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Narmeen Ali, Muhammad Arshad
child marriages, victimized girls, psychosocial impacts, child rights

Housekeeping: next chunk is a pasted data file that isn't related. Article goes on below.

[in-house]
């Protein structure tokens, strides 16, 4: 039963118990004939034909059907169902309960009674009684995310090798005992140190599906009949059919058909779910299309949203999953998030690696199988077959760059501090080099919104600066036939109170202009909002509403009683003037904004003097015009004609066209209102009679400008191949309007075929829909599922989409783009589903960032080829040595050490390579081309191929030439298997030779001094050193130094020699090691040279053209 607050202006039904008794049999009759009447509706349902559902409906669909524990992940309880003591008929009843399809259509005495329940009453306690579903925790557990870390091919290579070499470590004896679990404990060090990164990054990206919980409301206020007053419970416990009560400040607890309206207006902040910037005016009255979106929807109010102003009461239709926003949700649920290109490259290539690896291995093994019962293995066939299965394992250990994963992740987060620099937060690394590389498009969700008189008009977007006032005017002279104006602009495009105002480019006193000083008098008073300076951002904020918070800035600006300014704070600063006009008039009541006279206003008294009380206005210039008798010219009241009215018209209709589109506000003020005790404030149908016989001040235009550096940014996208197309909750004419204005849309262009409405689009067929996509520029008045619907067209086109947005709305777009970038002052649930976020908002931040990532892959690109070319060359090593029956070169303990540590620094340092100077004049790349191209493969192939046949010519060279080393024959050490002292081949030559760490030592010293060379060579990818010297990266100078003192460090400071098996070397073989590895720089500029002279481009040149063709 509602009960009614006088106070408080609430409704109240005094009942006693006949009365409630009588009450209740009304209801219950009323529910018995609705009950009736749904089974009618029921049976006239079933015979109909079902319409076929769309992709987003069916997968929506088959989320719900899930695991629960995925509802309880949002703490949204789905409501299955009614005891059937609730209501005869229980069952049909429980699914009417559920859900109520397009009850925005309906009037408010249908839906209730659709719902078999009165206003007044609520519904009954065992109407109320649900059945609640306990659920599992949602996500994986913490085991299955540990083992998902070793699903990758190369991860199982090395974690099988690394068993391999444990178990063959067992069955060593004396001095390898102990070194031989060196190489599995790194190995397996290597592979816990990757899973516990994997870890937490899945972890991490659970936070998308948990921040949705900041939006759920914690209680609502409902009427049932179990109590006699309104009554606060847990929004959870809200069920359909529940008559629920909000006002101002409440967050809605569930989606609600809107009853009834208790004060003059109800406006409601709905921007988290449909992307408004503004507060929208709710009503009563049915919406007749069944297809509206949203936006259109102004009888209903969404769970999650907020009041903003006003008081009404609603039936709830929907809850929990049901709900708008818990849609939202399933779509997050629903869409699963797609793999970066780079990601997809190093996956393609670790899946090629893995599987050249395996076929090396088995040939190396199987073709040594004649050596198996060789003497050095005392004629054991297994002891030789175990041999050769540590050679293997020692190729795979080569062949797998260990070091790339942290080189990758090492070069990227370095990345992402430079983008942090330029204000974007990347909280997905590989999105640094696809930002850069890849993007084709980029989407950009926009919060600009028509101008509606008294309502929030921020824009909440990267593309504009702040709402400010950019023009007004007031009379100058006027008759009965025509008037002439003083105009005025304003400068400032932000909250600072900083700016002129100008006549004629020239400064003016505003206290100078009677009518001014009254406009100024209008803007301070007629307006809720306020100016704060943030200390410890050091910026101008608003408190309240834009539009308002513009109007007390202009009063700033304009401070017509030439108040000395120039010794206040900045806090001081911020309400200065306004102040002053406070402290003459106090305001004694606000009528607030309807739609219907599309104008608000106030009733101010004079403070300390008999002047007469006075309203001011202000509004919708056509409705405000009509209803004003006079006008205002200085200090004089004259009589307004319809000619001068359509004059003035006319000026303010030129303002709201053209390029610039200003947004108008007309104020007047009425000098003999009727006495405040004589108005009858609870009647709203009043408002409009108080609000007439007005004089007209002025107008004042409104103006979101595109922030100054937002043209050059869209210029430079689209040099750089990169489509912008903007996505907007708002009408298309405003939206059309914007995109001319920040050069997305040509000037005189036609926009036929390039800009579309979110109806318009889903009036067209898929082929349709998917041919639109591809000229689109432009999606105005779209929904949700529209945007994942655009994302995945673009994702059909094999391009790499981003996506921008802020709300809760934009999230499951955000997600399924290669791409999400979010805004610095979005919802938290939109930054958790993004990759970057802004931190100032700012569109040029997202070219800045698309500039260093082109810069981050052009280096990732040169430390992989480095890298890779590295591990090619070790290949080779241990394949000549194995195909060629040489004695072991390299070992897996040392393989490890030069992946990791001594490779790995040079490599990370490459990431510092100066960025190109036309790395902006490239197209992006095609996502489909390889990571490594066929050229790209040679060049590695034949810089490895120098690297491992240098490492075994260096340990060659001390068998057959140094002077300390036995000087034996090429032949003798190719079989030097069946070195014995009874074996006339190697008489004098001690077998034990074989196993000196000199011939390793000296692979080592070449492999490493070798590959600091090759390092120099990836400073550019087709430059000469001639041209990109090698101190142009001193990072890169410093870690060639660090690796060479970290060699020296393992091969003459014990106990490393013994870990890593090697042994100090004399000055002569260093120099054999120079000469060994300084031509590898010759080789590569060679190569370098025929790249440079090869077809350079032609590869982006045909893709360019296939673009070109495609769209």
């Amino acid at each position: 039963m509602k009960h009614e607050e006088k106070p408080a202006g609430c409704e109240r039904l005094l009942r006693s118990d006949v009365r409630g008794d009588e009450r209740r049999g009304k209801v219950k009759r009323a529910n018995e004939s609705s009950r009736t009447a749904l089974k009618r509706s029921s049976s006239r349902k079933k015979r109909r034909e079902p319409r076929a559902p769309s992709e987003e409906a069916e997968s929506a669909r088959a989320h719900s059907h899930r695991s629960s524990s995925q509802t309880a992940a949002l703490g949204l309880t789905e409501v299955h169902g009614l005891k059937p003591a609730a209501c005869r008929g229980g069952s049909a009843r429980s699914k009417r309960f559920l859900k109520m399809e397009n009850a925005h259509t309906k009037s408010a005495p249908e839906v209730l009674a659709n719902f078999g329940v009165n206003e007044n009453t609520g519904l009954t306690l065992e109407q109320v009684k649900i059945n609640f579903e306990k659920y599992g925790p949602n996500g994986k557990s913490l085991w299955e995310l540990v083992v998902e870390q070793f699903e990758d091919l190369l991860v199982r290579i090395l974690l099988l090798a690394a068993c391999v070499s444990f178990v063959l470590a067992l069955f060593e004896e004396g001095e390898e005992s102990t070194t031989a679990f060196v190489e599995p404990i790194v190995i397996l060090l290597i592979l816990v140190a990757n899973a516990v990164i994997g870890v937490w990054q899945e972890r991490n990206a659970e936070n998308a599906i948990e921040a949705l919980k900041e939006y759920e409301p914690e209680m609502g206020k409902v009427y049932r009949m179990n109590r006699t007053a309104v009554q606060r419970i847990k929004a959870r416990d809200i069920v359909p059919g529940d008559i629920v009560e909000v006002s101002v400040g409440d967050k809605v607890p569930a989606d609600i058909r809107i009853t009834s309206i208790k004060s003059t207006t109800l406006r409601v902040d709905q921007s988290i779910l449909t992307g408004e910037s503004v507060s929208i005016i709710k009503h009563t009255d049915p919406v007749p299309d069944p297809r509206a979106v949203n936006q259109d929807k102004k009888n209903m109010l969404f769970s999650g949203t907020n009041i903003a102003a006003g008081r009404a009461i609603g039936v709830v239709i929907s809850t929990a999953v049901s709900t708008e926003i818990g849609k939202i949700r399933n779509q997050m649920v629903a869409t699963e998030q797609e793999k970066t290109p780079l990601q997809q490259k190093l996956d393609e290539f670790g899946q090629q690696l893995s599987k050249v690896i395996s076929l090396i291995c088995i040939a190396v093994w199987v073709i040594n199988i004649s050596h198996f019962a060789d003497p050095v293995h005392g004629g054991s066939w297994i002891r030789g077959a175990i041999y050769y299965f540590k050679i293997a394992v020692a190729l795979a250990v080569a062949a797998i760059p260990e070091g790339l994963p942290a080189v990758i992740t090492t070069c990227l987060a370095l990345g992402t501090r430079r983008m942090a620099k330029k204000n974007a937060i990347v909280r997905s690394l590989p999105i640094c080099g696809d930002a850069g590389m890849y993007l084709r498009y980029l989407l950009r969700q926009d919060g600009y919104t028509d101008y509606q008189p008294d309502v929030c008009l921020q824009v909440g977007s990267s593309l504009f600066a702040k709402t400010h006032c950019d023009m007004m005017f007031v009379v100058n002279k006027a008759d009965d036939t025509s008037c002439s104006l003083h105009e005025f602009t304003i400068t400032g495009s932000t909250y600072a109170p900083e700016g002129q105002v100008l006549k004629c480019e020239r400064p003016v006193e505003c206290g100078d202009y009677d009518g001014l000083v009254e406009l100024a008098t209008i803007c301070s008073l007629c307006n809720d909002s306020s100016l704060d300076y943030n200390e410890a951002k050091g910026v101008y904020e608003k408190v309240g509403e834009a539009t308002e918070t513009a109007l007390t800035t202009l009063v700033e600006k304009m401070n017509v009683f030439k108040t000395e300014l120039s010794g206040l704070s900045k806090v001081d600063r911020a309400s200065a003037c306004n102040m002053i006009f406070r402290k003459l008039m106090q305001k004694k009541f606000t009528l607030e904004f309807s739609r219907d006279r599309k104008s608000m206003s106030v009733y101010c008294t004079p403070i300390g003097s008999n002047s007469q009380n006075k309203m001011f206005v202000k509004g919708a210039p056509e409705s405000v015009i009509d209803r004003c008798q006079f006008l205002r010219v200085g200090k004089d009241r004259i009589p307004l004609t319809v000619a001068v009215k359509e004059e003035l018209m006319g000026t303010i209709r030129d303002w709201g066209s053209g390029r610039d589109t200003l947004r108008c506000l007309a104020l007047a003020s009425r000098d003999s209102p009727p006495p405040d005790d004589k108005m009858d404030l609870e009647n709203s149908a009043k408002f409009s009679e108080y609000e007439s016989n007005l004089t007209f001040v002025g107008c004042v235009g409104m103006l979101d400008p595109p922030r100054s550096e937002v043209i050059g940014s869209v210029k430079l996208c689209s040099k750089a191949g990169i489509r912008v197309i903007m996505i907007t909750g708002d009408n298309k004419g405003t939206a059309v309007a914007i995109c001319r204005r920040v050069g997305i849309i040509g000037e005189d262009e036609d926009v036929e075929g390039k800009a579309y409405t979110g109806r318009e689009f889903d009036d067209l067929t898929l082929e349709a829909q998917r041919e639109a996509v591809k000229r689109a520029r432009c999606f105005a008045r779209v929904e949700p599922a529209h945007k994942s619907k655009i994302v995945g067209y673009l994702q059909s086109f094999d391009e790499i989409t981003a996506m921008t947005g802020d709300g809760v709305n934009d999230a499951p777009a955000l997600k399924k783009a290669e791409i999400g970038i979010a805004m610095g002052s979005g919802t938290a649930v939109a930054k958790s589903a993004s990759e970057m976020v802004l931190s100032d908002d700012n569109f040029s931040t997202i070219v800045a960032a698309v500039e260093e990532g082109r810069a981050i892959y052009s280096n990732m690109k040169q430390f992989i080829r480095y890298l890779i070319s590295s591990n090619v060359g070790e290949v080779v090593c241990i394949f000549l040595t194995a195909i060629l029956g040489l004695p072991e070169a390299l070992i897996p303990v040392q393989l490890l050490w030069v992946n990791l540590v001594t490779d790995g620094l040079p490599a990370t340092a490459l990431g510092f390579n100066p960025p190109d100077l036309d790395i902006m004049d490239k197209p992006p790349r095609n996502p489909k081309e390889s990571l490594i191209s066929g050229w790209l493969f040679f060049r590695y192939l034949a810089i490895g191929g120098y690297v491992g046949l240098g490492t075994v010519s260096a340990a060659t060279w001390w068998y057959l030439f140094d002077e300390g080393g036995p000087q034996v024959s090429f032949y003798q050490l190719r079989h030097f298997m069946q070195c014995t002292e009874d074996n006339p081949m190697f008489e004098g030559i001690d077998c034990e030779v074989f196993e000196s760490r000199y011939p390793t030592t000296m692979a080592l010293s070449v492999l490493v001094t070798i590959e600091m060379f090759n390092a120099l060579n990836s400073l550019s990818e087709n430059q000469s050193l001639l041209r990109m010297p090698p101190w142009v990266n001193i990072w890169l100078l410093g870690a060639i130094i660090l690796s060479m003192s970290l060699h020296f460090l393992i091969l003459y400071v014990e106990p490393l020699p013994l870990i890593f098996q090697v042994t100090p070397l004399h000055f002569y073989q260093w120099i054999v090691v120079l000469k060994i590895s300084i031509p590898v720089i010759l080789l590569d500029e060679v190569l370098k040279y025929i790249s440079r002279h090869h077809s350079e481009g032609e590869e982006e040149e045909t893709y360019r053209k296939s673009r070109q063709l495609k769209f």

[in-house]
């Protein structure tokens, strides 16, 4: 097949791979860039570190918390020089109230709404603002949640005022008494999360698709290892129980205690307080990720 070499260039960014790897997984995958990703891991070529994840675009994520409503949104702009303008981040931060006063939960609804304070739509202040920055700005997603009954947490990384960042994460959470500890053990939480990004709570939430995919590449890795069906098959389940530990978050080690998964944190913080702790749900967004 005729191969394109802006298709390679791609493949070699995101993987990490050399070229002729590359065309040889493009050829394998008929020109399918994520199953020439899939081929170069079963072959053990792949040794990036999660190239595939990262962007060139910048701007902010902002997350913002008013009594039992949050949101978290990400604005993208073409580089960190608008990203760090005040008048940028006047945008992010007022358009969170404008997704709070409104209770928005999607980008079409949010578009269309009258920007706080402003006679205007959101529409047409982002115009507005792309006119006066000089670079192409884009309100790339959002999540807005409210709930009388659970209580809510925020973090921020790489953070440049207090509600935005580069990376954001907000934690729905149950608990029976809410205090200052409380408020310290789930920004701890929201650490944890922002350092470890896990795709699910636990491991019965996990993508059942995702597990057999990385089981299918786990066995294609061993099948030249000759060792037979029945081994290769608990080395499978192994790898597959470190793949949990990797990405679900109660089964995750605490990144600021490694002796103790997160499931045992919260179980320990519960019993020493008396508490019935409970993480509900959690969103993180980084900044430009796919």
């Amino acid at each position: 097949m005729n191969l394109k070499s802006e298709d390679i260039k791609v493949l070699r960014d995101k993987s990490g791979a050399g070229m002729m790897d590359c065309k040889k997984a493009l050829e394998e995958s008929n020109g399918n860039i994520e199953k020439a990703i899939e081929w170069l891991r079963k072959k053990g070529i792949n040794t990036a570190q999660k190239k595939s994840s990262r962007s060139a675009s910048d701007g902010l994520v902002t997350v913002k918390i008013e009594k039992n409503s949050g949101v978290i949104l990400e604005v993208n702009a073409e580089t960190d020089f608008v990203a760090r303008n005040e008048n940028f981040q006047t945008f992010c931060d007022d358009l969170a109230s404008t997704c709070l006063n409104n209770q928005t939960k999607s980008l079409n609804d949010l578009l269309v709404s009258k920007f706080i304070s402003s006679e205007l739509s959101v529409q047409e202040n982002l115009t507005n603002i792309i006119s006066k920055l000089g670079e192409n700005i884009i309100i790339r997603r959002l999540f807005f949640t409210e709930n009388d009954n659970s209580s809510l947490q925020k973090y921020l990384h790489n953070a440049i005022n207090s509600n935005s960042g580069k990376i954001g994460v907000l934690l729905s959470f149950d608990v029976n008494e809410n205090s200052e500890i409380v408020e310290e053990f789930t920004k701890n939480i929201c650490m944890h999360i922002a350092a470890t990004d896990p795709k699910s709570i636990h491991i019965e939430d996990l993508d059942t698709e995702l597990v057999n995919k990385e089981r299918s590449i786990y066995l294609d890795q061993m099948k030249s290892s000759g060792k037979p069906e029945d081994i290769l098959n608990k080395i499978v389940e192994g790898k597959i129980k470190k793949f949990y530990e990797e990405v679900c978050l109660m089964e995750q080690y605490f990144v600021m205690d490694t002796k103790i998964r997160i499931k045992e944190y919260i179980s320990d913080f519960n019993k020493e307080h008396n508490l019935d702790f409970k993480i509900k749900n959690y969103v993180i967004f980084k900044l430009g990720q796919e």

Child Marriages are a violation of children’s rights due to their minor status. Although available statistics show the prevalence of child marriage all over the world, children, especially girls, in developing countries are more vulnerable to become victims of child marriage. This paper is based on a research study conducted in the southern part of Punjab province in Pakistan, where the practice of child marriage is widespread. Drawing on data collected through various methods, including in-depth interviews with women who were victims of early marriage and focused group discussions with stakeholders, this paper discusses the factors that lead to early marriages and its socio-psychological impact on the lives of women. Traditions, religious convictions, gender-based discrimination against women, poverty, and sense of insecurity are among the major determinants of early marriages. However, as an early marriage of children is considered a private family matter in Pakistan, no reliable data is available; therefore, it is difficult to assess the magnitude of the practice. This study, while providing a socio-economic profile of the victimized girls, explains the determinants of marriage in childhood, and its social-emotional-physical-economic impact on the lives of victims. The study also presents the views and experiences of different service providers and social activists about the problem and offers some suggestions to address the issue of child marriages.